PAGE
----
Ah, Salvador. Despite what you may hear about the city in terms of safety, we had an awesome experience in Salvador and it ended up being one of our absolute favorite destinations in South America. If you’re going to Brazil, do yourself a favor and spend a few days soaking in the culture of Salvador! The excerpt from Aaron’s 2009 email is below:

Our 6 hour bus ride from Macéio to Salvador. Map credit: map credit Rome2Rio

Our 6 hour bus ride from Macéio to Salvador. Map credit: map credit Rome2Rio

Q:  Let´s start at the beginning.  You guys got off the beaches and got cultural this week.  When we left off, you were about to get on the midnight bus to Salvador.  Take it from there.

A:  The midnight bus to Salvador was the best of our many overnight trips, thanks to some coma-inducing cough syrup we picked up in Macéio.  The world looks better when you sleep.  Upon arriving at our hostel, we met Russell, the owner, who would prove to be, without a doubt, the most informative and helpful person in all of South America.  Within an hour of meeting him, we had carefully labeled maps of all important parts of the city, a list of good nearby restaurants, and a pretty much complete schedule for our three days in Salvador.  Also, he had a beagle named Snoopy.  And the hostel offered one free caipirinha per day.  We loved Russell, and everything about that hostel.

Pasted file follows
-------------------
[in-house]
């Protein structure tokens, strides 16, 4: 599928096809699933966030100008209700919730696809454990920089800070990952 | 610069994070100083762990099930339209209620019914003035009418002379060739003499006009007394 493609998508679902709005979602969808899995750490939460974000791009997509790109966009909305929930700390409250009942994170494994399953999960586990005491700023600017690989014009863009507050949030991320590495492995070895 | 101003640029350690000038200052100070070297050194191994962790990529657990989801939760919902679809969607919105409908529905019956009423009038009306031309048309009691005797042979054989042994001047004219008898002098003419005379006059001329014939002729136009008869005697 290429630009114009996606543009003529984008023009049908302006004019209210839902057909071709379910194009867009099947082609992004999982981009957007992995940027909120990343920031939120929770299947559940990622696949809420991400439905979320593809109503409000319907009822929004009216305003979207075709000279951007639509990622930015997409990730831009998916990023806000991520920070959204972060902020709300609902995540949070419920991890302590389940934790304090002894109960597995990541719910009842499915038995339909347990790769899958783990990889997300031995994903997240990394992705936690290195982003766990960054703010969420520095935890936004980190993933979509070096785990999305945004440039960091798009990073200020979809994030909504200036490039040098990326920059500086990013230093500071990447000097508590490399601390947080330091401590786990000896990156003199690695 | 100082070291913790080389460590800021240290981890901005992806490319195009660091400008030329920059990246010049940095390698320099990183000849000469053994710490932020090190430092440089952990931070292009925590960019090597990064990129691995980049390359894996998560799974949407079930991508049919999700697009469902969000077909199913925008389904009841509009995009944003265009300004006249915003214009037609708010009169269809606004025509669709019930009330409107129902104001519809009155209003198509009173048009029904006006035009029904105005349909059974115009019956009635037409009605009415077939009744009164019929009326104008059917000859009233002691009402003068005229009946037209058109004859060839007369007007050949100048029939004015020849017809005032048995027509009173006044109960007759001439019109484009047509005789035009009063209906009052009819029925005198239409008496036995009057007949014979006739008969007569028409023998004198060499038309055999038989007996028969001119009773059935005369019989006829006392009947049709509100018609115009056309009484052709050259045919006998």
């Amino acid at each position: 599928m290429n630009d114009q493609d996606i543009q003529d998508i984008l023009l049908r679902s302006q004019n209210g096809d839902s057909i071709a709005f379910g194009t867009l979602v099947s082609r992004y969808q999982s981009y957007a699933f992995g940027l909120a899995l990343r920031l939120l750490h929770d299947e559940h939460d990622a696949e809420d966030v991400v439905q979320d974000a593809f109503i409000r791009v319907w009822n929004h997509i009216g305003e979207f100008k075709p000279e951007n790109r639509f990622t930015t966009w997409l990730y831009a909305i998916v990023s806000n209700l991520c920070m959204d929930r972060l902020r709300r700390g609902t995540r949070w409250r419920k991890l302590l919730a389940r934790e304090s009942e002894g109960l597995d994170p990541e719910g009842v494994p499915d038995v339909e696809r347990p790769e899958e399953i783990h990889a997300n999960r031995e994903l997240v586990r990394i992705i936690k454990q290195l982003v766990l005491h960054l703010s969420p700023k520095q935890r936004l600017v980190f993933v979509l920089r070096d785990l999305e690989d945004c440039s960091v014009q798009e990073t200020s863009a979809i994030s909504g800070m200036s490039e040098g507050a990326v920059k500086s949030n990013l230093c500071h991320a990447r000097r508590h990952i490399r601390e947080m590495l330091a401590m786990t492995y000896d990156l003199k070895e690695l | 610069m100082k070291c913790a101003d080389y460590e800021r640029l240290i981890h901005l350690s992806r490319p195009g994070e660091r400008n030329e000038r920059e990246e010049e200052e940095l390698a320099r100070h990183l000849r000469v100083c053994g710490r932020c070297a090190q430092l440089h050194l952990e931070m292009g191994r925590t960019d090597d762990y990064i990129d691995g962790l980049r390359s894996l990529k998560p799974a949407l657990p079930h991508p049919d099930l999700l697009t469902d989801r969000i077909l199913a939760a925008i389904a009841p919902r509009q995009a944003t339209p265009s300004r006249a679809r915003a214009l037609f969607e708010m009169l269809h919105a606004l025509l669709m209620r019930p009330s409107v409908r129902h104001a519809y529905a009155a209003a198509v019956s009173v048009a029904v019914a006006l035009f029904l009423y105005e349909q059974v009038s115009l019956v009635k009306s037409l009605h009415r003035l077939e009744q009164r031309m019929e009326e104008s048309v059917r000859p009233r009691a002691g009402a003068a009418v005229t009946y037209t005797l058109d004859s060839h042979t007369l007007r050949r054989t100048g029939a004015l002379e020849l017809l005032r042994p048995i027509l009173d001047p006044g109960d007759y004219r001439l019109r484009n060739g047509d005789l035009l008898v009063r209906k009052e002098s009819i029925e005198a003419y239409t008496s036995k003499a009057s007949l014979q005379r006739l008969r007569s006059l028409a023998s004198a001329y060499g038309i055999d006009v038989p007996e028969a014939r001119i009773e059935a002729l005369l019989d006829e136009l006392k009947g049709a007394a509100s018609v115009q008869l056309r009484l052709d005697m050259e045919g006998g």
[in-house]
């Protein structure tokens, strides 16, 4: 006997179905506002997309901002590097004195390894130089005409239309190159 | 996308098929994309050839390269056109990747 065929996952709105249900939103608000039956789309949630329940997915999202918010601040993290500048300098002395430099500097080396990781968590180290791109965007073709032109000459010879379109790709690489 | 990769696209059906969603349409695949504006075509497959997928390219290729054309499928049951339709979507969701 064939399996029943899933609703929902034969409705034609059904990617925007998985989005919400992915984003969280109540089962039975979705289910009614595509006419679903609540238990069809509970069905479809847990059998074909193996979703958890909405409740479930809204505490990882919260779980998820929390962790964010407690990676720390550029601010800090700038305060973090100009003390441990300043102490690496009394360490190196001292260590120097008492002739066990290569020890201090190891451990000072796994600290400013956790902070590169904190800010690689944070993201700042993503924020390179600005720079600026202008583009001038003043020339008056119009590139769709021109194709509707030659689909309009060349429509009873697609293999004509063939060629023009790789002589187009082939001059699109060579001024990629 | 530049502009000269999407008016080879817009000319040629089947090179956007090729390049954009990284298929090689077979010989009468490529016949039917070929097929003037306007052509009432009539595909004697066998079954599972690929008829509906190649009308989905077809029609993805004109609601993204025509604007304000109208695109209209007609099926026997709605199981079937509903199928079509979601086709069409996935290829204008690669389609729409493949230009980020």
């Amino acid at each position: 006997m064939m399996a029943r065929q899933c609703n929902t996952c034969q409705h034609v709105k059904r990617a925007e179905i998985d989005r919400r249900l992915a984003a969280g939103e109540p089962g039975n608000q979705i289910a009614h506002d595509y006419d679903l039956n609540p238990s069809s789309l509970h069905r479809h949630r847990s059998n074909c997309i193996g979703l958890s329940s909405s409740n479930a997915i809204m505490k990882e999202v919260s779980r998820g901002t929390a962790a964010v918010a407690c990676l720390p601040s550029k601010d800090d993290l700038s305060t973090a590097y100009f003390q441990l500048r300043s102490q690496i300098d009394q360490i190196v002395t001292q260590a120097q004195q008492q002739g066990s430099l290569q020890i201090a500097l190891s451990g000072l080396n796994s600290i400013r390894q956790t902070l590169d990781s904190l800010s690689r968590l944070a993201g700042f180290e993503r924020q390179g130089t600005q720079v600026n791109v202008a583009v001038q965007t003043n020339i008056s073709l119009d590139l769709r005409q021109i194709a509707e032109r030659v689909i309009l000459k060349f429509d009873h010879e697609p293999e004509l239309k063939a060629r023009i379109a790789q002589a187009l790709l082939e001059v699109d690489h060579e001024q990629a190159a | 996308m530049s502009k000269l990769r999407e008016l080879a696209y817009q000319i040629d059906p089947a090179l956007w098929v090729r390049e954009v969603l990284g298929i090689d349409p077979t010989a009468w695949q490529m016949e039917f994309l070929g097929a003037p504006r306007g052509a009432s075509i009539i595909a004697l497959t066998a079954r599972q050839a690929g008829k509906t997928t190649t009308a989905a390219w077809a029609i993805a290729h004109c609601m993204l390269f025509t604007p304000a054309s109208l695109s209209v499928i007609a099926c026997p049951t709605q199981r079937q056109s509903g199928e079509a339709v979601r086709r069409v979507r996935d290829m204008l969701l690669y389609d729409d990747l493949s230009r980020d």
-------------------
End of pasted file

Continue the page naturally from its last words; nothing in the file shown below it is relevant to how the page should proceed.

Pelourinho, Salvador: photo credit Tatiana Coutinho

Pelourinho, Salvador: photo credit Tatiana Coutinho